For the record, this writer was as enthusiastic as anyone about the prospect of inserting future Hall-of-Famer John Smoltz in the 2009 Red Sox rotation. I supported Theo’s judgment in getting him, supported the reasoned rehab schedule and bought into the notion of having one of the best ever post-season pitchers in history ready for October.
However, with a more than representative sample size of eight starts (most against the dregs of baseball), it’s clear that the post-arm surgery John Smoltz is not what we had hoped for. With an ERA north of 8, it is no longer prudent to keep running him out every fifth day to get smoked. I know that guru pitching coach Leo Mazzone feels his “stuff” is still there–but we just can’t wait for the magic to come back (if it ever will).
It was a good gamble, but it just didn’t work. Thank Smoltzie for the effort, and bring Michael Bowden into the fray. Let’s sink or swim with the future, not the past.
As John Smoltz takes to the mound tonight in his Red Sox debut, there has been much speculation about just how good the future Hall-of-Famer will be at the post-surgery age of 42. Aside from the wild-card issues that could impact his performance (conditioning, rustiness, bad luck) it’s his track record that is the best indicator of what will happen between now and the end of October. Baseball is one of the few sports that offers such a rich sample size of past performances to pretty well project what might happen.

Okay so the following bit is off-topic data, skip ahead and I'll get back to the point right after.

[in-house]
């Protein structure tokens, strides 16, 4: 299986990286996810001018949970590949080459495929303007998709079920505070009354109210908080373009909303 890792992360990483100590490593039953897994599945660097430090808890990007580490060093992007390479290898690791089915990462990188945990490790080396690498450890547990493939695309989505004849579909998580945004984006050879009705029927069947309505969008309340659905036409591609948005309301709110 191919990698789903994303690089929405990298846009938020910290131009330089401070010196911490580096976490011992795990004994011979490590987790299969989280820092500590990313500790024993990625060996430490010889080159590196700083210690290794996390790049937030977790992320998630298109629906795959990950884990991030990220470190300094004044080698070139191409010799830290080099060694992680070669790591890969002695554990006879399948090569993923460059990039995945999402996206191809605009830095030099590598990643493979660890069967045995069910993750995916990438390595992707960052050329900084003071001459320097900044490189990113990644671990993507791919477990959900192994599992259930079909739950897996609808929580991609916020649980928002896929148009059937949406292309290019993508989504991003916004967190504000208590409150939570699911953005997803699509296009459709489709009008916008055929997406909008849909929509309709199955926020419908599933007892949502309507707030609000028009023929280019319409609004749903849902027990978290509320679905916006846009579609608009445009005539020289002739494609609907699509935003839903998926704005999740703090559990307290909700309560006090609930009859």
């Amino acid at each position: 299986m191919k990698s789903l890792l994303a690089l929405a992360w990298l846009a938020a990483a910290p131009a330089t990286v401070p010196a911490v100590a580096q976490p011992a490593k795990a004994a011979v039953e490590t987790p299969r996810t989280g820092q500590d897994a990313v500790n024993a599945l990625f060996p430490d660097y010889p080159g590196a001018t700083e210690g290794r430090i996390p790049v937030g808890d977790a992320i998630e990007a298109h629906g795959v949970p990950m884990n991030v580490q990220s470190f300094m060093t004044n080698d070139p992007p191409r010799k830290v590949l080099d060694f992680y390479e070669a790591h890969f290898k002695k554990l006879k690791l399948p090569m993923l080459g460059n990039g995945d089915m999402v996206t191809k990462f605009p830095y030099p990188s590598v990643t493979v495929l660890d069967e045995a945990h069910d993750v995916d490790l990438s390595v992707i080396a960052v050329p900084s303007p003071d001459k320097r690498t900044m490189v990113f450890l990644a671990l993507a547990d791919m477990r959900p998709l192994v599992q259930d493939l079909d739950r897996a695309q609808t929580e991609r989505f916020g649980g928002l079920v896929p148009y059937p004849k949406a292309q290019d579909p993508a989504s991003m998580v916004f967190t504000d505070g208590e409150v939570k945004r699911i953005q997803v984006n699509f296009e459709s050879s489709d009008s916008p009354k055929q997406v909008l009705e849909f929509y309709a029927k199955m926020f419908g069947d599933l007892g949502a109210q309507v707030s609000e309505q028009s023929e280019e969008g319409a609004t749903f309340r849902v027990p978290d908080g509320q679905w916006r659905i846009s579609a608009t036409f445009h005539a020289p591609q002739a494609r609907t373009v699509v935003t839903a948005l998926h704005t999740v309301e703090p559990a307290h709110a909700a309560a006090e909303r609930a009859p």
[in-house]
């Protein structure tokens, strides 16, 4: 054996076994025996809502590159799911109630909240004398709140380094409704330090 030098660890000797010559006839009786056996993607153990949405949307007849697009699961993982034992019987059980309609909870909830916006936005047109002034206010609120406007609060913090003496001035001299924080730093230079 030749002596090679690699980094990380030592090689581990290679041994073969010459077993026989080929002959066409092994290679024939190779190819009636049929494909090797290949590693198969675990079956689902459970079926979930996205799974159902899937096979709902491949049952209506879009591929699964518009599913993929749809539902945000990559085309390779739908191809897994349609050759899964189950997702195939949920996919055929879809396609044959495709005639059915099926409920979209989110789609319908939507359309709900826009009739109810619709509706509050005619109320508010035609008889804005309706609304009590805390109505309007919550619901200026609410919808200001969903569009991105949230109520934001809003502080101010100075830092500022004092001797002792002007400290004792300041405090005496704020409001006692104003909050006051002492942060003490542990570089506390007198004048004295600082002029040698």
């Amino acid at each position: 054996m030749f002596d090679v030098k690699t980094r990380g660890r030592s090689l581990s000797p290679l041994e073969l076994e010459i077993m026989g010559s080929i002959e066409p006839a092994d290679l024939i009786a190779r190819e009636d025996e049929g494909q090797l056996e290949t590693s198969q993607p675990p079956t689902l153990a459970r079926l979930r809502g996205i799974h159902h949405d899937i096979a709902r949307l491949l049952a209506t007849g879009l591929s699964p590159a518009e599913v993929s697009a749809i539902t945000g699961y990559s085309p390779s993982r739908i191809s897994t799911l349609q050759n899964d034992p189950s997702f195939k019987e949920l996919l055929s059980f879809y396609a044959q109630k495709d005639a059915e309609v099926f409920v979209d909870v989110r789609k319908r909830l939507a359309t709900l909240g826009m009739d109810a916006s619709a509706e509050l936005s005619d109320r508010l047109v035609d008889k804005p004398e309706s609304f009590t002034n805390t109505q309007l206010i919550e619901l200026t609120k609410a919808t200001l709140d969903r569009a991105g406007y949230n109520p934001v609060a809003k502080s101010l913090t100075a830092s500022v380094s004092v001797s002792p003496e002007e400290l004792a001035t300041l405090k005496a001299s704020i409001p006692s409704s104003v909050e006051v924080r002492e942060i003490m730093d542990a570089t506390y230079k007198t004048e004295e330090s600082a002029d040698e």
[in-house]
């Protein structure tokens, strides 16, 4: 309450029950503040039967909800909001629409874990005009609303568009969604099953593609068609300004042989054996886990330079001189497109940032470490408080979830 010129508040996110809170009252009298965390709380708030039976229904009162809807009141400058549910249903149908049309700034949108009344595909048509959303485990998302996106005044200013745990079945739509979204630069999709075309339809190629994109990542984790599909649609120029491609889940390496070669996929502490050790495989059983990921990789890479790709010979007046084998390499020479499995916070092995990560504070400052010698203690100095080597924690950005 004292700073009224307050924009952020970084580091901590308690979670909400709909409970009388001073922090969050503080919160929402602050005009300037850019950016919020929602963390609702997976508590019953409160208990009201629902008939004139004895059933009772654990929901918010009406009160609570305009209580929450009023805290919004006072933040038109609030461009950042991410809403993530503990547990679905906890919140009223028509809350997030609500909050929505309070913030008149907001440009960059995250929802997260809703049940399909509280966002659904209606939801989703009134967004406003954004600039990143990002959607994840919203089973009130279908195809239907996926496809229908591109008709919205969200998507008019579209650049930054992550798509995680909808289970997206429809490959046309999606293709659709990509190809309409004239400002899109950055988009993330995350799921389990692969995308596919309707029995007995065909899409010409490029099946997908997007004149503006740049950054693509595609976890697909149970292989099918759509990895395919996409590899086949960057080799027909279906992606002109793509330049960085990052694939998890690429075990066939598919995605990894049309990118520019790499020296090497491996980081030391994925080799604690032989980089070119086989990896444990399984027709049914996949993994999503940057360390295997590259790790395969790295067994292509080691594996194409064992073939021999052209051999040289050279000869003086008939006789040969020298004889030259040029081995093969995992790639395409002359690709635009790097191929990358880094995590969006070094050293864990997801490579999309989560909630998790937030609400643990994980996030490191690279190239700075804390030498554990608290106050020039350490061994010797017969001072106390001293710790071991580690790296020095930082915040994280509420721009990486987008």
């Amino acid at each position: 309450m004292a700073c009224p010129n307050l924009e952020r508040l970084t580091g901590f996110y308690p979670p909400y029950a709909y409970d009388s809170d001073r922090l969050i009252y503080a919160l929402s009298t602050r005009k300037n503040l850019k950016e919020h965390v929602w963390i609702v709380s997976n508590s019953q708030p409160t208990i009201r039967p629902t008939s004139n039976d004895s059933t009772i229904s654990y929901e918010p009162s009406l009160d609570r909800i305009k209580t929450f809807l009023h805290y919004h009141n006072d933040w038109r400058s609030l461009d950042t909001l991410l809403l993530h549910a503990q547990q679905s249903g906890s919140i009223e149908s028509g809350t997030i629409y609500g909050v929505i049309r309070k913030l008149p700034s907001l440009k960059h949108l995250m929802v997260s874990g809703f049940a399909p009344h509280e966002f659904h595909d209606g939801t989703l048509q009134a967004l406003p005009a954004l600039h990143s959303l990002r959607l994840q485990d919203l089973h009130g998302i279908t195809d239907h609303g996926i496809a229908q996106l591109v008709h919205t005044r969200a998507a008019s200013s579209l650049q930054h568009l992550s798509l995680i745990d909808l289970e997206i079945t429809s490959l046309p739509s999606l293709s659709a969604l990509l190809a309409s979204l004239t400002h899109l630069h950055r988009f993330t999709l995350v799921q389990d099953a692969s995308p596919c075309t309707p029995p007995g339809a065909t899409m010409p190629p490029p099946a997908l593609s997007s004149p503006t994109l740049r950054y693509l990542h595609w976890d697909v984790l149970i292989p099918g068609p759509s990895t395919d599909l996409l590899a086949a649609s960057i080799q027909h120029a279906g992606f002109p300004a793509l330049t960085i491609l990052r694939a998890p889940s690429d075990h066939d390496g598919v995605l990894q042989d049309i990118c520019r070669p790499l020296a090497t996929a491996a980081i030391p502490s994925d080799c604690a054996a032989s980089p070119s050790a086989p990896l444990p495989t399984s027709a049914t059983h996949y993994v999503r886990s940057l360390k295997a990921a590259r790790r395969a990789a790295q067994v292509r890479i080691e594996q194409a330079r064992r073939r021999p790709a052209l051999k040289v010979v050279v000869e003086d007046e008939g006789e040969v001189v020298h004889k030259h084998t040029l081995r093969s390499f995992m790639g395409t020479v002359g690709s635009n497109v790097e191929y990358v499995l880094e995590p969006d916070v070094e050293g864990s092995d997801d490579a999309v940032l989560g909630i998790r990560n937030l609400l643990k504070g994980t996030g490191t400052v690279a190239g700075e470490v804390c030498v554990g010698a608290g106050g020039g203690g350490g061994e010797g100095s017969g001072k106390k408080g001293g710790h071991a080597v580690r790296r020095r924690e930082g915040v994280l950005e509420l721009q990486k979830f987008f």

My strong belief is that the best measure of a pitcher’s worth is the “innings pitched to hits” differential. The fewer the number of hits to innings pitched, the better chance you have a quality arm in your stable. Not exactly sabermetric elegance, but it seems to work.
Only once in John Smoltz’s carrer has he given up more hits than innings pithced–his rookie campaign in Atlanta back in 1988. And, the sample size issue is important here as well–he only hurled a paltry 64 innings in that first year. For his career, Smoltz has yielded 416 fewer hits than innings pitched over an illustrious 20 year career.
Get ready for the good stuff.